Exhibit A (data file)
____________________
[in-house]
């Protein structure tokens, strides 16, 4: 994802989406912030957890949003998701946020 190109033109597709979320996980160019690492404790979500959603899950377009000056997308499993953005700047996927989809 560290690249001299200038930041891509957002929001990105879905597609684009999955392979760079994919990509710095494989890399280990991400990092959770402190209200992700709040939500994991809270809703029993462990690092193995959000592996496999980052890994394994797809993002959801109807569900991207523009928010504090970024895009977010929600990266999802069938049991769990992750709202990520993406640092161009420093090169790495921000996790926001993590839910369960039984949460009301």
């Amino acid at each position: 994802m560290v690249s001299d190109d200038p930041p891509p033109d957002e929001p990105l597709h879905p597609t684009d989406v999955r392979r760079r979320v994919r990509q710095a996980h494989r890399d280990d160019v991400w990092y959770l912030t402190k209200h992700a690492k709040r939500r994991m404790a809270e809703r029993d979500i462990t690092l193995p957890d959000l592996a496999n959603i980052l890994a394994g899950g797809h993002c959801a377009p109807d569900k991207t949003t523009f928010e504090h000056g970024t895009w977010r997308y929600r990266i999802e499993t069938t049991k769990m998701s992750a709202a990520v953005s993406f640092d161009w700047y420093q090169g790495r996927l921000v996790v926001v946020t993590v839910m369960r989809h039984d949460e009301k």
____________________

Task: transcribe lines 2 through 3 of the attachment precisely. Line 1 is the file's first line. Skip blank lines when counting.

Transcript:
């Protein structure tokens, strides 16, 4: 994802989406912030957890949003998701946020 190109033109597709979320996980160019690492404790979500959603899950377009000056997308499993953005700047996927989809 560290690249001299200038930041891509957002929001990105879905597609684009999955392979760079994919990509710095494989890399280990991400990092959770402190209200992700709040939500994991809270809703029993462990690092193995959000592996496999980052890994394994797809993002959801109807569900991207523009928010504090970024895009977010929600990266999802069938049991769990992750709202990520993406640092161009420093090169790495921000996790926001993590839910369960039984949460009301």
């Amino acid at each position: 994802m560290v690249s001299d190109d200038p930041p891509p033109d957002e929001p990105l597709h879905p597609t684009d989406v999955r392979r760079r979320v994919r990509q710095a996980h494989r890399d280990d160019v991400w990092y959770l912030t402190k209200h992700a690492k709040r939500r994991m404790a809270e809703r029993d979500i462990t690092l193995p957890d959000l592996a496999n959603i980052l890994a394994g899950g797809h993002c959801a377009p109807d569900k991207t949003t523009f928010e504090h000056g970024t895009w977010r997308y929600r990266i999802e499993t069938t049991k769990m998701s992750a709202a990520v953005s993406f640092d161009w700047y420093q090169g790495r996927l921000v996790v926001v946020t993590v839910m369960r989809h039984d949460e009301k």